Can you talk us through your choices for the tracks?
Grimes is a real hero to me — she’s a bit of an electro-pop-producer-artist-wizard. I love that she has such full and diverse creativity in everything she produces. This album, Art Angels, was produced solo and entirely from home but the sound is incredibly sharp and well balanced. ‘Kill vs Maim’ is an incredible track — so well constructed and aggressive. Apparently there’s 40 tracks of drums on there.
I met Kimbra a couple of years ago and she was very sweet and cool and poised; this track reflects all those qualities. It’s got a heavy funk vibe, lots of Prince influence, with digital bending and distortion of keys and bass to create a characteristic rhythmic ‘wah wah’. Kimbra is also very aware of her voice as an instrument, which is reflected in the way she imitates Prince’s falsetto and parallels the frequent dynamic drops in the instrumentation with her vocal.
Kate Bush is an icon for a reason, and she was super active in the studio. The Hounds of Love album was made in a barn behind her house that she converted into a 48 track home studio. She also used a similar process to the recording process I follow: developing high quality demos to be the foundation of the track, rather than making endless re-records. The title track is an excellent show of how Bush was an early adopter of sampling as well as mixing folk and electronic genres — using both traditional instruments and synths in the studio.
When I decided to start playing with chiptune for ‘The Game & The River’ (which has a Commodore 64 beat track and various arcade/ chiptune synths) I started roaming around on the web and ran into LukHash. This tune, PIXELOVE, is particularly infectious.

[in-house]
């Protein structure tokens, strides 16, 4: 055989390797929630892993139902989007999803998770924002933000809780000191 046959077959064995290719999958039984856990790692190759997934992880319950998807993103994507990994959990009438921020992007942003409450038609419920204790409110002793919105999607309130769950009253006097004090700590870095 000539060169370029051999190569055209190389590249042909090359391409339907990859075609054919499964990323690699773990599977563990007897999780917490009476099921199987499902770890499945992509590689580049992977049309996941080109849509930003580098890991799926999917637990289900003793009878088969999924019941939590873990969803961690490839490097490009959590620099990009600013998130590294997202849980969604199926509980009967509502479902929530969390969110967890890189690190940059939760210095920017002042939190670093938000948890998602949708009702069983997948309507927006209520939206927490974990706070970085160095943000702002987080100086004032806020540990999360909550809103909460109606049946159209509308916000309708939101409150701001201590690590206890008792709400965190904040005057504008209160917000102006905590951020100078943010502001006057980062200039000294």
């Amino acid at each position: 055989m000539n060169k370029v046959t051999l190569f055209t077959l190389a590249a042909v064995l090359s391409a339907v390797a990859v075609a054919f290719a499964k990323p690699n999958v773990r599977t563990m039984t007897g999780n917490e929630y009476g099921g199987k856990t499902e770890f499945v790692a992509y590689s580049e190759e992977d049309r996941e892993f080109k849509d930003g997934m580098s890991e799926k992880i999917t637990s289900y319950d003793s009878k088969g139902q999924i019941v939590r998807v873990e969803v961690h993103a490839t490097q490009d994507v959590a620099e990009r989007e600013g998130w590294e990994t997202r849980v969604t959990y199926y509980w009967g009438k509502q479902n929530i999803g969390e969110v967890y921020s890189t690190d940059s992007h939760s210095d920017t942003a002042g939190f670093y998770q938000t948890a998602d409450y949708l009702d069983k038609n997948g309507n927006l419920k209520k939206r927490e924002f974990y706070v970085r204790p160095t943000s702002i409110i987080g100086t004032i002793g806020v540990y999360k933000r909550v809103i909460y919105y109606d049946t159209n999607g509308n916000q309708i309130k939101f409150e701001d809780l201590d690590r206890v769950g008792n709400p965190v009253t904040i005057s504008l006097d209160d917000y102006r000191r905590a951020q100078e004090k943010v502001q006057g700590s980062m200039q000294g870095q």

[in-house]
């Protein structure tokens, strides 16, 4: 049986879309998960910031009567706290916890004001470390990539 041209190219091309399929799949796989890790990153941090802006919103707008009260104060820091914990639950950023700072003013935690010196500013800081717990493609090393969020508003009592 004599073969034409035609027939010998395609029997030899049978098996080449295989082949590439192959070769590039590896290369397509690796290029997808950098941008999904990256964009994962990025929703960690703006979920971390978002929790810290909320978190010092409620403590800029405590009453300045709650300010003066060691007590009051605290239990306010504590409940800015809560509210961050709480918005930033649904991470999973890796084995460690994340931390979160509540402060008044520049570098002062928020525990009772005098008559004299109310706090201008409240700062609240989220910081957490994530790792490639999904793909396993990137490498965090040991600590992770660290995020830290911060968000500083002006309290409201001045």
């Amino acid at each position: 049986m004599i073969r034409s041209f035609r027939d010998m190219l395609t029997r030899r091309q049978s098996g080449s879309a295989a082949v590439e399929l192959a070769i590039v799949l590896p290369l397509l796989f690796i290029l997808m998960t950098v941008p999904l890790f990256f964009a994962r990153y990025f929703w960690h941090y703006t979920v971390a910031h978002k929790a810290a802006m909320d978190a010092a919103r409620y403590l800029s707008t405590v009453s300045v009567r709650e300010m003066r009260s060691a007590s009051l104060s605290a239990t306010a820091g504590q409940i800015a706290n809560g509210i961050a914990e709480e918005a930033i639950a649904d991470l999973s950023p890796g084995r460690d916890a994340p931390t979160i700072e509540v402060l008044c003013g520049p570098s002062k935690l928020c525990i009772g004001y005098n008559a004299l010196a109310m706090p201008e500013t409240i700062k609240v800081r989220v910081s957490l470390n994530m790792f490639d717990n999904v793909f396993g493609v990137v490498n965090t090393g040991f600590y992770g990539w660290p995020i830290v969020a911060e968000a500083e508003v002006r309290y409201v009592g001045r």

Why was Annie Lennox’s first self-penned solo release into the public sphere, after leaving The Eurythmics. The production may seem a little dated, but there is a warmth to the beautifully mixed backing vocals, a clean quality to the piano and incredible power in Lennox’s vocal — at a time when auto-tune just wasn’t happening. It’s important that producers should expect a certain standard from their vocalists, rather than vocalists expecting that producers will tidy up their vocal tracks with digital tuning and that being the standard. If the vocalist is prepared it makes everyone’s job easier, and ultimately a better track.
What’s your working method or process?
It’s pretty organic as methods go. It always starts at home and I usually have 80% of the lyrical and melodic content sorted before I start demoing. I’m a big believer of trusting my instincts and my synaesthesia to help me shape the track. The synaethesia is mild but it means that my brain manifests shapes and colours to accompany the sounds. In the same way that shapes on canvases need to be balanced, I feel compelled to use the visuals my brain provides to create balance in the track — I can usually see where the equivalent sound to a shape or colour is missing.
Usually the lyrics give me an idea of the mood I want to create and that informs my instrument choices. I’ll lay down anywhere between 12 and 25 tracks on the home demo, quantise and break down into stems if necessary before moving into the studio. In the studio we whack it into ProTools to beef up, sharpen or play with the stems until it reaches the point where it feels right. I’ll leave it a day or so, sit with it, play it through different speakers and headphones, ask a couple of trusted folks to listen, then go back and tweak it. I may lift things out — the audio equivalent of Coco Chanel’s “take one item off” advice. This last ritual might repeat a number of times and then I’ll start to mix it. Once the mix is right, I’ll send it off for mastering.
Your debut single The Heel of My Hand, has some fantastic guitar sounds on it. How did you achieve these?